In a few days, I’ll be celebrating the 7th anniversary of my baptism. Way back on January 14, 2007, I decided to get baptized for a 2nd time in life. The first time was in 1996, at age 12, but I only went through it because my friends, at the time, did it and I was so impressionable back then. After years of teetering on the line, I came to a point, late in the Autumn of 2006, in which I made the decision that I’d take my walk as a Christian a lot more seriously. For me, that started with declaring it, which I did in Volume 7 of my journal. A few weeks later, I made my public declaration with the baptism and I’ve been on this path since. There was a critical moment for me in that transition that occurred way back on New Year’s Eve 2006. I recall praying to God that He’d bring the right people at the right time into my life. It was just a simple prayer, at least to me back then, but it’s one that God has time and time again honored…none more so than my debut trip to Washington, DC in June 2009, where I avoided certain injury and perhaps even death.
How I first came across this moment? I remember it like yesterday. It was June 22, 2009. The day before, I flew up from Birmingham to meet with my then-Congressman and do some mild sightseeing in my first ever trip to Washington. The 30-hour stay in DC was the first leg of a 7-day, 3-city trip that included my New York City debut and a long overdue return to Chicago. But the DC leg got off to a bad start when I woke up late, missed my flight, and my luggage got lost on the next flight. It put me behind the entire time. I was supposed to meet a poet friend a couple of hours after arriving in DC but that fell through when my luggage got lost. Amazingly, I happened to get back on schedule towards the end of the DC leg. The plan was for me to catch the DC Metro Red Line from Bethesda—where I had been doing some after-lunch sightseeing—all the way to Silver Spring, where I would stop by the Discovery Channel headquarters to get my dad a souvenir. I’d then hop back on the Red Line around 4:30pm to head down to Fort Totten, where I’d transfer to the Green Line so that I could make my way to The Mall at Prince Georges to shop before hopping back on the Green Line back to Fort Totten and then the Red Line to DC Union Station in order to make my 7pm ride to New York City on the Amtrak Acela Express. However, as I was entering into Bethesda Station, my poet friend called me up and said to meet her in the U Street Corridor. Change of plans. I ended up taking the Red Line to Gallery Place and transferring on the Green Line to U Street. As it turns out, her calling me saved my life. As a person who plans out everything very meticulously, it’s certain I would’ve been on the Red Line train that was rear-ended. Even more, as had been my custom from train riding in Tokyo, I usually rode in 1 of the 2 rear cars during peak hours because of likely seat availability. That said, I could’ve been in the rear car of that train and I could’ve been seriously hurt or even killed.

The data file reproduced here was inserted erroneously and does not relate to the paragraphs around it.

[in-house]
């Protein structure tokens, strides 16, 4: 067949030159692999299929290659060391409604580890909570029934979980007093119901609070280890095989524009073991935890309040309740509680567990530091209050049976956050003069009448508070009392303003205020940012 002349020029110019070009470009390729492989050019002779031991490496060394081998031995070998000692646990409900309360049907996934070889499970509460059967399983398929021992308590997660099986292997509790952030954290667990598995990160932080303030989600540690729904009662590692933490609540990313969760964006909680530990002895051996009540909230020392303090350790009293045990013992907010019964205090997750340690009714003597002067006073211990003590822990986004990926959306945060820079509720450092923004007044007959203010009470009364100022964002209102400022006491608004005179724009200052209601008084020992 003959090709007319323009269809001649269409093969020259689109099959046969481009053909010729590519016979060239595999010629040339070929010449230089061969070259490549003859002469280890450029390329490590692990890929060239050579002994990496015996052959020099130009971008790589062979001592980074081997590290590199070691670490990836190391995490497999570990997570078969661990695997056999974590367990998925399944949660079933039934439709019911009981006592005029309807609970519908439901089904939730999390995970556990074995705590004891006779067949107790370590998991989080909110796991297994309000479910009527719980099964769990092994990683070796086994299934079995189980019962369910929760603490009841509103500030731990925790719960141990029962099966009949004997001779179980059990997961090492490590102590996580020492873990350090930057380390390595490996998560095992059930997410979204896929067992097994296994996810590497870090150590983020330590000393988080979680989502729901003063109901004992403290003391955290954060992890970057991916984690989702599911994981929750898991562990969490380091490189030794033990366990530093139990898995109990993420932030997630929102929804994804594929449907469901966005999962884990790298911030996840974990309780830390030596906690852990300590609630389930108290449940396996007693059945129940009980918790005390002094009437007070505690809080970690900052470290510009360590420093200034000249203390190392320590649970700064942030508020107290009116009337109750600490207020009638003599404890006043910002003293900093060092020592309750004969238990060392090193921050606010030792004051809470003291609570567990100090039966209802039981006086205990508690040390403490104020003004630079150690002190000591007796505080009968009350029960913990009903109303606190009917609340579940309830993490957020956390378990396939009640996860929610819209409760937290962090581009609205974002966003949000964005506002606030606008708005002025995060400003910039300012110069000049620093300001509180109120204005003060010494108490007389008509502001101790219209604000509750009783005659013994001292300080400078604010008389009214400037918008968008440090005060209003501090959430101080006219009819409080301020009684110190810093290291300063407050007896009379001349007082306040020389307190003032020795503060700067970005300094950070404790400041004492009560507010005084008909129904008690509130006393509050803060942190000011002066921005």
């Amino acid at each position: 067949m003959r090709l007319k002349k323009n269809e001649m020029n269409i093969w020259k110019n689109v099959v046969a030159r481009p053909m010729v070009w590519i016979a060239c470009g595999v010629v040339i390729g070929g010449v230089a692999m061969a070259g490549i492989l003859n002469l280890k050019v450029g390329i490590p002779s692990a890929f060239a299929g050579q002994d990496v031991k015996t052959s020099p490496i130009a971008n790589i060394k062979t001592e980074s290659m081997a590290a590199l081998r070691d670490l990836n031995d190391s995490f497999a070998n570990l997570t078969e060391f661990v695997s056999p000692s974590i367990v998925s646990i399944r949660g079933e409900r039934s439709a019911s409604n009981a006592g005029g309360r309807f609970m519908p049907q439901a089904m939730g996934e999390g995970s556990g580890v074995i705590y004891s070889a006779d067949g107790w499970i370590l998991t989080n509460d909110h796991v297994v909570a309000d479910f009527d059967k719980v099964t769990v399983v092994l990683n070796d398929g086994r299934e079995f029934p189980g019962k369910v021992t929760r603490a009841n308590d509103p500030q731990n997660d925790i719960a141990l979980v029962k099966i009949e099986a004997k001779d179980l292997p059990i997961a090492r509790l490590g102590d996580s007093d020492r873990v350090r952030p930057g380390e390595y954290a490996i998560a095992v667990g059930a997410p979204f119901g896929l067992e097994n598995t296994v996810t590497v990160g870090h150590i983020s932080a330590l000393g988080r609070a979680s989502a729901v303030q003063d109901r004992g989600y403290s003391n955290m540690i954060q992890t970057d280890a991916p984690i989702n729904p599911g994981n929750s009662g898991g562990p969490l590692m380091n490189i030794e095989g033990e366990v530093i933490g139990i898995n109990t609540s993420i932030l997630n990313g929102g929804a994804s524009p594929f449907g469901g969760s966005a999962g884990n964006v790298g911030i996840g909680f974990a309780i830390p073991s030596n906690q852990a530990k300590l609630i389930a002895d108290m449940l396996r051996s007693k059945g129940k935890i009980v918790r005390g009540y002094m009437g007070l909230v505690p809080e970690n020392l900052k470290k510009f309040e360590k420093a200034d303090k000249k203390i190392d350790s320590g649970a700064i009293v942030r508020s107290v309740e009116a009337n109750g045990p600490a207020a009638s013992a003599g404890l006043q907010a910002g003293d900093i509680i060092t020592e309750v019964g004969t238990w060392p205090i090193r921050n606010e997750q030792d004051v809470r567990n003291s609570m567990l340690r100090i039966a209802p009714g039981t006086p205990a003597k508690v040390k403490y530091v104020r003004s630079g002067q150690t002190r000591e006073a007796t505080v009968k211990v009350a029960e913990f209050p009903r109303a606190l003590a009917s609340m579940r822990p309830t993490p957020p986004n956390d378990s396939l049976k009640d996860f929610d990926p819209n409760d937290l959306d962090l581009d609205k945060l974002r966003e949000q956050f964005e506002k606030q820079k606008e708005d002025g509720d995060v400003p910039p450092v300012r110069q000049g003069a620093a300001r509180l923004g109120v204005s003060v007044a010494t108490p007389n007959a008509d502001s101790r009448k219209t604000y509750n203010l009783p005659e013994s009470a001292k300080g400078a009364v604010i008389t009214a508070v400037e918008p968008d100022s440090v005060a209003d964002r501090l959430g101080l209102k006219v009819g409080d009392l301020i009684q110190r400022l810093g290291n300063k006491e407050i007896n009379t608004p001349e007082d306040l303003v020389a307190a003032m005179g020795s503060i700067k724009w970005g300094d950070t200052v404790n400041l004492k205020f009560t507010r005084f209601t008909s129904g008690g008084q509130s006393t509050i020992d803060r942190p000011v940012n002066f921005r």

What it meant to me then? I didn’t find out what really happened until I got like 20 messages and 80 notifications on my then-Facebook page from friends that were Stateside and back in Japan asking if I was OK. A couple of hours earlier, I had put “about to hop on the DC Red Line” in my status. I had been wondering why none of the Red Line trains were coming when I got back to Gallery Place to head to Union Station. I ended up walking from Gallery Place to Union Station area hotel and that’s when my father called to tell me all the particulars. I remember my conversation with him as I was on the Acela Express and telling him that I was supposed to be on those trains. I noted that day and in the days to follow that the fact that I was late in the trip up to DC saved my life. I had a reputation for being on time, down to the second, and if everything would’ve went according to schedule, I probably wouldn’t be writing this post right now. My story probably would be finished. The fact that my friend—my sole contact in DC at the time—diverted my schedule, it still resonates with me.
What it means to me now? The really ironic thing about that whole scenario looking back on it 4 ½ years later is that me and that poet friend kind of fell off…nothing acrimonious or anything, just growing apart. But that moment she called me, I still remember it. I still thank God for it. It’s one of my testimonies that God is real and that He really does answer prayers and that the “exceeding abundantly above all that we ask or think” part in the Bible is real.